28 April 2022


News in brief: Diane Pattenden retires; MPs urge reform to negligence compensation

Diane Pattenden retires from the ACL

By Stephen Averill

There is a well-worn phrase – All good things must come to an end. I feel this is very apt as we all bid farewell to Diane as she begins her very well-deserved retirement.

When Diane was employed by the ACL in 2009 as operations manager, it did not take her long to settle in and prove herself to be a huge asset to the running of the company. Over the years, Council members have come and gone and some have even returned for further stints but, throughout her time with the ACL, Diane has been a firm hand on the tiller and instructed and guided new Council members about their role and responsibilities.

As most of you will know, this is my second stint on Council. I first joined in 2013 and took on the role of treasurer. Without Diane’s calm, unflappable support, I would have had a very difficult job getting to grips with everything that I was required to do.

Diane, you will be missed by everyone in the ACL but from the bottom of our hearts we thank you for your tremendous hard work and support over years. You will be an exceedingly tough act to follow. We wish you long years of health and happiness and good times to enjoy with family and friends and a chance to indulge in your own projects, plans and dreams.


MPs urge radical reforms to negligence compensation system

The government should remove the need to prove clinical negligence from NHS compensation claims when things go wrong in a radical overhaul of a system which last year paid out £2.2bn, a report from MPs has said.

In a report on NHS litigation reform, the health and social care committee said the current system for compensating injured patients in England was “not fit for purpose”. Noting that claimant costs accounted for a fifth of all cash payments associated with clinical negligence, the committee said evidence it received indicated that “law firms gravitate towards higher-value cases, reject those that require a significant initial outlay, and are driven by the pursuit of legal fees”.

While there were “many excellent solicitors who act in the best interests of people who have suffered terrible trauma”, the testimony from clients on how they valued solicitors’ “guidance, advocacy and compassion” underlined the necessity for change, it went on.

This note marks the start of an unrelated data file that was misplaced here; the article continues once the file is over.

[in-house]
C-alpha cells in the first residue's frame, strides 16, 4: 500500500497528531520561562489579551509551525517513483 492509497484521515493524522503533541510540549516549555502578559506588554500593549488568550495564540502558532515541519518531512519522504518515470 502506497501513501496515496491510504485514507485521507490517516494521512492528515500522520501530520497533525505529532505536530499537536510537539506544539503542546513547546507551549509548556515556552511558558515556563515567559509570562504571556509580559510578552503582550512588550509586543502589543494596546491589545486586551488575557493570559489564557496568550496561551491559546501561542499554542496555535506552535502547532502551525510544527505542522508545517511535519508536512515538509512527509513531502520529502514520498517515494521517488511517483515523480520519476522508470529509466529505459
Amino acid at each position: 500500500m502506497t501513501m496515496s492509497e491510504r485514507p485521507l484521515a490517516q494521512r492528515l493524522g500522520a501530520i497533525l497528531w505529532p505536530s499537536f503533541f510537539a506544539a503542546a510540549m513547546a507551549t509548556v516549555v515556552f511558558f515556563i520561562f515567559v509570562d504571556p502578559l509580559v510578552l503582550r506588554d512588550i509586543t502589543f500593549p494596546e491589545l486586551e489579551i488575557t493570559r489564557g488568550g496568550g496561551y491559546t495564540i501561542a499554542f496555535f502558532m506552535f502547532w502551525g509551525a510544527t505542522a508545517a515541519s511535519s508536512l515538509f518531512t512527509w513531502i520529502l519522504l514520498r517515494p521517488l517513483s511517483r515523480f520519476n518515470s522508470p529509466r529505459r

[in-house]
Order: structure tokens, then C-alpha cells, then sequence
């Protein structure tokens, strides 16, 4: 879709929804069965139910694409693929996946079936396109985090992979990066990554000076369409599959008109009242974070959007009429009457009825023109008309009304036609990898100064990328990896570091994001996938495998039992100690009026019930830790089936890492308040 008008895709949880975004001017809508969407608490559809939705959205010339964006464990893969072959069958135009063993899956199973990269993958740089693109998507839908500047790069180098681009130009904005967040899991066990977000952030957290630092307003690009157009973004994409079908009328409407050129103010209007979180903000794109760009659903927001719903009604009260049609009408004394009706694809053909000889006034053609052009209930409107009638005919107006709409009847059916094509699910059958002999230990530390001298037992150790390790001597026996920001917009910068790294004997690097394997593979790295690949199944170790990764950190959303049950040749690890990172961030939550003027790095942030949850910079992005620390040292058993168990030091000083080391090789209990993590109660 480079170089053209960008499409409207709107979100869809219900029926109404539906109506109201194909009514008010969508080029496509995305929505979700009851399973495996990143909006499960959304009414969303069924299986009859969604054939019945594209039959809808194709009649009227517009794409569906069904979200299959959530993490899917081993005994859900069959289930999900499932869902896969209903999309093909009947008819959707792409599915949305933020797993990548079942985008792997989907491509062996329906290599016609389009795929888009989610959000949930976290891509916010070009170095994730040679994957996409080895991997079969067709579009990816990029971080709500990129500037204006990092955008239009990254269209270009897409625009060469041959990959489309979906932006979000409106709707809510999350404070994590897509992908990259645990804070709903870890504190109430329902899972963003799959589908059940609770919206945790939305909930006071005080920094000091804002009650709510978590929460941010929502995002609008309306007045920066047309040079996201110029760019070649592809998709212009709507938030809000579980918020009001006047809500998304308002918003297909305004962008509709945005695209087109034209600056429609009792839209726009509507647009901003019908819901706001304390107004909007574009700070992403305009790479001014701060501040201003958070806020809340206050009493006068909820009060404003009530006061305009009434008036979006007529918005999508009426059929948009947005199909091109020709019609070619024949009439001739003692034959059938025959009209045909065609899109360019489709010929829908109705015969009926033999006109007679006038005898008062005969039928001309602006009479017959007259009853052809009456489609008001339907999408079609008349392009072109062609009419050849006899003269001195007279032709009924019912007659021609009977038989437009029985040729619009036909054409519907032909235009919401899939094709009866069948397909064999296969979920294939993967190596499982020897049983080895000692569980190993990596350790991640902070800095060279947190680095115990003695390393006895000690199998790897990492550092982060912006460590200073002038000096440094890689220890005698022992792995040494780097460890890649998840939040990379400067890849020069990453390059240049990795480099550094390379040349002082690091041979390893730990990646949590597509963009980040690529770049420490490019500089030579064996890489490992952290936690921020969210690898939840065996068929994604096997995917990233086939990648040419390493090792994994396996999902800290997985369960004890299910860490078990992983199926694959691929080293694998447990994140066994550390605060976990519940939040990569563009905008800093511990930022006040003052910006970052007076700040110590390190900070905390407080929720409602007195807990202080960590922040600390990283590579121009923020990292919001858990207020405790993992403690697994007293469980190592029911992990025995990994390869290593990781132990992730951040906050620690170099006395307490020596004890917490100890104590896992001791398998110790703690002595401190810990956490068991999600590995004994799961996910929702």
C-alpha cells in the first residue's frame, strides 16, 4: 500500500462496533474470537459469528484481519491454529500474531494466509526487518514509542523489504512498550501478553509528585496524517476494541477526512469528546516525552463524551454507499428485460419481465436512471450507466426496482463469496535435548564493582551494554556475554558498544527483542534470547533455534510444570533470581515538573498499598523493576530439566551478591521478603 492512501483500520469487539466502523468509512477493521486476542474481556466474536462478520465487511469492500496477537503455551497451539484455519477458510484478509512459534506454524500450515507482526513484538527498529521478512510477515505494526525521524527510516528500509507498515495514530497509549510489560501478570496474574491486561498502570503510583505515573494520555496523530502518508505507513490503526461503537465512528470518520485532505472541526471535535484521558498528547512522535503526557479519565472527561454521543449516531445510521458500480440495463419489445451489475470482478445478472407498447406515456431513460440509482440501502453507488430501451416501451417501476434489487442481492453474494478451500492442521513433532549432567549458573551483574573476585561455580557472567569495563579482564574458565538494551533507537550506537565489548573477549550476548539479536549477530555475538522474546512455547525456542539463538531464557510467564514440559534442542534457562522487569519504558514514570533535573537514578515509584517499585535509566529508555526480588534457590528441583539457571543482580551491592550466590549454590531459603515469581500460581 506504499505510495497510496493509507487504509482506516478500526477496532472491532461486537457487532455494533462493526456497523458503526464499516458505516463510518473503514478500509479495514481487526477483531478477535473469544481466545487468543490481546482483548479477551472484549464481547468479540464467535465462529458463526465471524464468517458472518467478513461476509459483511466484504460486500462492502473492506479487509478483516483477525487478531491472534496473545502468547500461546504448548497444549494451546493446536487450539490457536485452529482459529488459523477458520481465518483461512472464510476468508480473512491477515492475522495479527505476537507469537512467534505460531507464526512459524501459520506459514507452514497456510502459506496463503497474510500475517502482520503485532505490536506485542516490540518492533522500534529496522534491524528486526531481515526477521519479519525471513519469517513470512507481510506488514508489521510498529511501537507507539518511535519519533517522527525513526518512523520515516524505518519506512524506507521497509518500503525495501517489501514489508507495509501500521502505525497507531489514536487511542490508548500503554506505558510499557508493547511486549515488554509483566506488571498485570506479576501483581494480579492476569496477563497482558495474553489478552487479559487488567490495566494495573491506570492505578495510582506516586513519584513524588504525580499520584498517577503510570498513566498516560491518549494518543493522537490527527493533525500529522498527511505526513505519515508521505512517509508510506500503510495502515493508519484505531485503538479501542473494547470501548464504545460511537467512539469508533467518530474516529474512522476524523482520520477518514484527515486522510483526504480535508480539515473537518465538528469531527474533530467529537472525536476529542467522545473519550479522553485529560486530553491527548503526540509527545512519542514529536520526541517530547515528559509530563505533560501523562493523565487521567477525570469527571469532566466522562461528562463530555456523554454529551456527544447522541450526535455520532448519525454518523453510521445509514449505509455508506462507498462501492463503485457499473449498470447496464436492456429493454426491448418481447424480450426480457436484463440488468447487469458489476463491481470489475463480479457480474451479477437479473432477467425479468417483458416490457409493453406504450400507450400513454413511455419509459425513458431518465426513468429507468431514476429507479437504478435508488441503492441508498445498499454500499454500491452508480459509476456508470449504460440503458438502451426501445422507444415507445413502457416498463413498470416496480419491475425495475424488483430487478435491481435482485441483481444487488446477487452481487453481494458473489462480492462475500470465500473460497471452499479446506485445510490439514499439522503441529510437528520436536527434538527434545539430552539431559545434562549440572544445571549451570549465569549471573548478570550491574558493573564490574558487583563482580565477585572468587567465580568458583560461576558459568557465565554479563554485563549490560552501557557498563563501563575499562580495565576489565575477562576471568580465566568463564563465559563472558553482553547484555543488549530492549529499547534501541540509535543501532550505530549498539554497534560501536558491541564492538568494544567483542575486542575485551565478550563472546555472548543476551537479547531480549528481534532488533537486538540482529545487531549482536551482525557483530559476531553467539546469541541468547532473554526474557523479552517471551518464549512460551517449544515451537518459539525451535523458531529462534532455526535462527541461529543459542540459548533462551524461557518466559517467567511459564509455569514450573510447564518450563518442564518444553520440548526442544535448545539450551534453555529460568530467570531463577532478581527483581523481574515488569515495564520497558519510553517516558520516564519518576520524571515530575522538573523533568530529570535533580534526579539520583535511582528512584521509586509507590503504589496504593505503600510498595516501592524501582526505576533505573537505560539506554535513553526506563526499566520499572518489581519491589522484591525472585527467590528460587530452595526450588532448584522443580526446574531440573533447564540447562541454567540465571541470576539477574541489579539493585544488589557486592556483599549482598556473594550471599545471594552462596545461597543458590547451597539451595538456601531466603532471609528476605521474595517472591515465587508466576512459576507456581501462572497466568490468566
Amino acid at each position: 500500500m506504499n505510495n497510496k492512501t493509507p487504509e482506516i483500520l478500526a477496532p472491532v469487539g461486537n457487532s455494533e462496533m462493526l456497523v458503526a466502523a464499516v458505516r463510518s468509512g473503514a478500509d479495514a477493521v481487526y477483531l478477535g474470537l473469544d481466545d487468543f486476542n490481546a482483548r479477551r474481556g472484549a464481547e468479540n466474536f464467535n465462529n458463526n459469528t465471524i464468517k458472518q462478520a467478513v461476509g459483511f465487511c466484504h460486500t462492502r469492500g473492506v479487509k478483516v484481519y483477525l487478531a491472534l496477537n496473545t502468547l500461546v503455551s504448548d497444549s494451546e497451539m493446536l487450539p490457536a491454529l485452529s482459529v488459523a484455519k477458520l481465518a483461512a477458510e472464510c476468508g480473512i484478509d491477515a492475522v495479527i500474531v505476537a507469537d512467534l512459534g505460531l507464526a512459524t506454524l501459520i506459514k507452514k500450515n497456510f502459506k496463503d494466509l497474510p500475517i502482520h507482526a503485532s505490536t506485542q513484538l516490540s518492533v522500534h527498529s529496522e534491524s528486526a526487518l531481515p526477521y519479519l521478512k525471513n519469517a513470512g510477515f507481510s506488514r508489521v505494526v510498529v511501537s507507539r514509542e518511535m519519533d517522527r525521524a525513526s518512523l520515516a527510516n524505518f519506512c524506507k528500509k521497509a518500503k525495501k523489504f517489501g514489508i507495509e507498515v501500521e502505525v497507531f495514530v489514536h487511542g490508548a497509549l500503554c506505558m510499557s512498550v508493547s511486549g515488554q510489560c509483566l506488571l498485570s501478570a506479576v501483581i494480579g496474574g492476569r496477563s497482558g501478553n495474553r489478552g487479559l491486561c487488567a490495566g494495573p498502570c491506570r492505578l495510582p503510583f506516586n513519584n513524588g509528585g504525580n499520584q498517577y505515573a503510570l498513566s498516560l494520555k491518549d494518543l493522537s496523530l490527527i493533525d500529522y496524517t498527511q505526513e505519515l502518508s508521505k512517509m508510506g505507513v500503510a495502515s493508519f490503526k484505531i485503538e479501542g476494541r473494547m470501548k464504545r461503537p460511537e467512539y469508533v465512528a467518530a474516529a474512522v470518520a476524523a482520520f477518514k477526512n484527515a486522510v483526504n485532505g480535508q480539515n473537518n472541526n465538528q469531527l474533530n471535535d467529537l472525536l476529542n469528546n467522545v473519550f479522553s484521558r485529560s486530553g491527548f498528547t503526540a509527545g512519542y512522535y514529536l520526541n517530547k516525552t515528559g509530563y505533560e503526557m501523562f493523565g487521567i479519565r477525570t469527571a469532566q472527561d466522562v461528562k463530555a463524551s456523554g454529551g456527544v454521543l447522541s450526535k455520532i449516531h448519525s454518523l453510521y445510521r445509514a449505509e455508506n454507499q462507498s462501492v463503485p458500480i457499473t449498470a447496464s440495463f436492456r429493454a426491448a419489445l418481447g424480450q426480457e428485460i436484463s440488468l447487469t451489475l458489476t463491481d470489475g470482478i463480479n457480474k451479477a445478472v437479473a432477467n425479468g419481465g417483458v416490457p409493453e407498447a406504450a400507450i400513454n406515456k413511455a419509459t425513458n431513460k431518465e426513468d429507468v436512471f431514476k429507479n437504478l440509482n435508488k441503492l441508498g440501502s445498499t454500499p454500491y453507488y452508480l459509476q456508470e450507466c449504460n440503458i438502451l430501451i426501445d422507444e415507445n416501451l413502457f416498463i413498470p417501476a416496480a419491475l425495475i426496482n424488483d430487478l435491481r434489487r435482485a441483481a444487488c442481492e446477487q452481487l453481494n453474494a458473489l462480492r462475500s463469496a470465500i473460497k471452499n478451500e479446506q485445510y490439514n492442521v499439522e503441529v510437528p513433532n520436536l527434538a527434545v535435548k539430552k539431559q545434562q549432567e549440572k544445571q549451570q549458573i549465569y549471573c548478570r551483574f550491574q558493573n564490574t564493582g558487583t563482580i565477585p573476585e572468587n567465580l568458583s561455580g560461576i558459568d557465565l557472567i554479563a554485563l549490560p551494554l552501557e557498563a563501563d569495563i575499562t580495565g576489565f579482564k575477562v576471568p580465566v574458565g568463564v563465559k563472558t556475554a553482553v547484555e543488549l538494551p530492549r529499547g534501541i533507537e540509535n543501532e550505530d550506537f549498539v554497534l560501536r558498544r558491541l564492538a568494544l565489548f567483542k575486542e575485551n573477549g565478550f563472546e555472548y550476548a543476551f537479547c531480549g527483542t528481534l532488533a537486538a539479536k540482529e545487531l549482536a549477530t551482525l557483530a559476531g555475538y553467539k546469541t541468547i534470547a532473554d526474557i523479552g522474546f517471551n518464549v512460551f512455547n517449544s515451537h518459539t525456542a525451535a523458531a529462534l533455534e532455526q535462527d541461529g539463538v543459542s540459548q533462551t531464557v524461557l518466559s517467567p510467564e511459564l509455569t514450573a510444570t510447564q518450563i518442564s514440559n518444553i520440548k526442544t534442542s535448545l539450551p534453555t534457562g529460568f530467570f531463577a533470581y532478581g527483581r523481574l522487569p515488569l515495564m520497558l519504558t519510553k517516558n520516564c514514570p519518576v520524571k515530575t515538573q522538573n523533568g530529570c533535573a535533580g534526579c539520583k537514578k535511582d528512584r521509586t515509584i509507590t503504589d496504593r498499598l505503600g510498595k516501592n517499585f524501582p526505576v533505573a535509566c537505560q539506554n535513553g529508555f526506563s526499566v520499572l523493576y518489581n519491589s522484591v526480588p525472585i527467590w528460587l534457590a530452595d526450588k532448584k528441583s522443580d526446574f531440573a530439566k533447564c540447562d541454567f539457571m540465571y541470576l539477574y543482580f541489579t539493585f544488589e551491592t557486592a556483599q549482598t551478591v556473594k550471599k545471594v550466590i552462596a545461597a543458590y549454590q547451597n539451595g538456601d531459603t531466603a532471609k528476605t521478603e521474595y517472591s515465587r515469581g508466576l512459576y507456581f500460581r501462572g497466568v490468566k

“Legal professionals will only take commercially viable cases with a prospect of success, meaning many people who have suffered harm will never benefit from expert advocacy.”

The proposed reforms would introduce an administrative scheme which would establish entitlement to compensation on the basis that correct procedures were not followed and the system failed to perform rather than clinical negligence. This inquisitorial, rather than adversarial, system “would prioritise learning from mistakes and would reduce costs”.

Victims could only litigate once they had been through the system.

The committee said the new administrative body should initially focus on birth injury cases – “which, typically, are the most expensive, have high levels of patient need and take years to resolve” – before expanding to all claims once it has become embedded.

MPs made recommendations to reform the current system in the meantime, calling for compulsory ADR before any court proceedings and a standardised process of investigation to learn from mistakes.

They expressed concern about the government’s plans for fixed recoverable costs for low-value claims, which the ACL also criticised in its consultation response this week.

“The government is right to try and rein in excessive legal costs, but until the administrative scheme we are recommending is introduced in full, it must ensure that all injured patients retain access to adequate legal representation.

“In response to this report, the government should set out the safeguards it will introduce to ensure that fixed recoverable costs do not restrict access to legal representation for the poorest and most vulnerable injured patients.”

Former health secretary Jeremy Hunt (pictured), who chairs the committee, said: “The system of compensating patients for negligence in the NHS is long overdue for reform. We’re urging the government to adopt our recommendations to reduce both the number of tragedies and the soaring costs to the NHS.

“It is unsustainable for the NHS in England to pay out more than £2bn in negligence payments every year – a sum equal to the cost of running four hospitals – a figure that will double in 10 years if left unchecked.

“Under the current system, patients have to fight for compensation, often a bitter, slow and stressful experience with a quarter of the enormous taxpayer-funded sums ending up in the pockets of lawyers. “We need a better system that learns from mistakes, following the lead of countries like New Zealand and Sweden. We must move away from a culture of blame to one that puts the prevention of future harms at its core.”